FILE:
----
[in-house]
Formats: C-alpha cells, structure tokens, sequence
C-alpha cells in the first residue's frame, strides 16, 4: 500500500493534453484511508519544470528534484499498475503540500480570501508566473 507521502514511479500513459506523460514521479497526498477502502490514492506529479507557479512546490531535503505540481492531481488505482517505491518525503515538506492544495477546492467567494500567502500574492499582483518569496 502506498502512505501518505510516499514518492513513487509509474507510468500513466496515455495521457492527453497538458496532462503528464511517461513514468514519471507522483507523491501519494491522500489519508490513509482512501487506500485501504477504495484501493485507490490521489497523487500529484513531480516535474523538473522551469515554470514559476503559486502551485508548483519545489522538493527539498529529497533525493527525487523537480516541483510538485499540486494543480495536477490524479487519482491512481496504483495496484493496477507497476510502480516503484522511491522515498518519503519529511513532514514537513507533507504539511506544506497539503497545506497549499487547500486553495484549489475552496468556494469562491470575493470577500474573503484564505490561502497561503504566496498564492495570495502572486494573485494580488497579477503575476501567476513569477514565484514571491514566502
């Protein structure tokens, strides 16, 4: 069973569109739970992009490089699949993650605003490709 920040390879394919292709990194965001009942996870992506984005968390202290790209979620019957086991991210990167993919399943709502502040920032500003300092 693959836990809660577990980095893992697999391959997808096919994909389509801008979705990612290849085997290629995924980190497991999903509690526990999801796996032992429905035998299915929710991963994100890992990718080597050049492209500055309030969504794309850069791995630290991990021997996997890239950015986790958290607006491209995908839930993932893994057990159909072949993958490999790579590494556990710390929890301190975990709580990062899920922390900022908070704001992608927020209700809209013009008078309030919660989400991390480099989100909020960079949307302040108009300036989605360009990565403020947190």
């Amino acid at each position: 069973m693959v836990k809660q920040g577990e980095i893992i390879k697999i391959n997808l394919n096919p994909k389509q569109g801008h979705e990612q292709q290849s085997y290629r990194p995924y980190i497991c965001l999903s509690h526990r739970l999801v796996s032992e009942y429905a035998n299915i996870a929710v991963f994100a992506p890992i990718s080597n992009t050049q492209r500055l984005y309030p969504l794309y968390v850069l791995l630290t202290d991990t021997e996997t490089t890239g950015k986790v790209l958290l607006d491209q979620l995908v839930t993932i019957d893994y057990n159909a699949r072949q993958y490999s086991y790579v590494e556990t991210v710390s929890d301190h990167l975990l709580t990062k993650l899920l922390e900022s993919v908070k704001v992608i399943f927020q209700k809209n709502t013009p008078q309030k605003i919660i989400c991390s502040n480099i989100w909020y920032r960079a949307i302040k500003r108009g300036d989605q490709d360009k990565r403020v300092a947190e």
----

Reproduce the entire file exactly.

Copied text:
[in-house]
Formats: C-alpha cells, structure tokens, sequence
C-alpha cells in the first residue's frame, strides 16, 4: 500500500493534453484511508519544470528534484499498475503540500480570501508566473 507521502514511479500513459506523460514521479497526498477502502490514492506529479507557479512546490531535503505540481492531481488505482517505491518525503515538506492544495477546492467567494500567502500574492499582483518569496 502506498502512505501518505510516499514518492513513487509509474507510468500513466496515455495521457492527453497538458496532462503528464511517461513514468514519471507522483507523491501519494491522500489519508490513509482512501487506500485501504477504495484501493485507490490521489497523487500529484513531480516535474523538473522551469515554470514559476503559486502551485508548483519545489522538493527539498529529497533525493527525487523537480516541483510538485499540486494543480495536477490524479487519482491512481496504483495496484493496477507497476510502480516503484522511491522515498518519503519529511513532514514537513507533507504539511506544506497539503497545506497549499487547500486553495484549489475552496468556494469562491470575493470577500474573503484564505490561502497561503504566496498564492495570495502572486494573485494580488497579477503575476501567476513569477514565484514571491514566502
């Protein structure tokens, strides 16, 4: 069973569109739970992009490089699949993650605003490709 920040390879394919292709990194965001009942996870992506984005968390202290790209979620019957086991991210990167993919399943709502502040920032500003300092 693959836990809660577990980095893992697999391959997808096919994909389509801008979705990612290849085997290629995924980190497991999903509690526990999801796996032992429905035998299915929710991963994100890992990718080597050049492209500055309030969504794309850069791995630290991990021997996997890239950015986790958290607006491209995908839930993932893994057990159909072949993958490999790579590494556990710390929890301190975990709580990062899920922390900022908070704001992608927020209700809209013009008078309030919660989400991390480099989100909020960079949307302040108009300036989605360009990565403020947190």
């Amino acid at each position: 069973m693959v836990k809660q920040g577990e980095i893992i390879k697999i391959n997808l394919n096919p994909k389509q569109g801008h979705e990612q292709q290849s085997y290629r990194p995924y980190i497991c965001l999903s509690h526990r739970l999801v796996s032992e009942y429905a035998n299915i996870a929710v991963f994100a992506p890992i990718s080597n992009t050049q492209r500055l984005y309030p969504l794309y968390v850069l791995l630290t202290d991990t021997e996997t490089t890239g950015k986790v790209l958290l607006d491209q979620l995908v839930t993932i019957d893994y057990n159909a699949r072949q993958y490999s086991y790579v590494e556990t991210v710390s929890d301190h990167l975990l709580t990062k993650l899920l922390e900022s993919v908070k704001v992608i399943f927020q209700k809209n709502t013009p008078q309030k605003i919660i989400c991390s502040n480099i989100w909020y920032r960079a949307i302040k500003r108009g300036d989605q490709d360009k990565r403020v300092a947190e």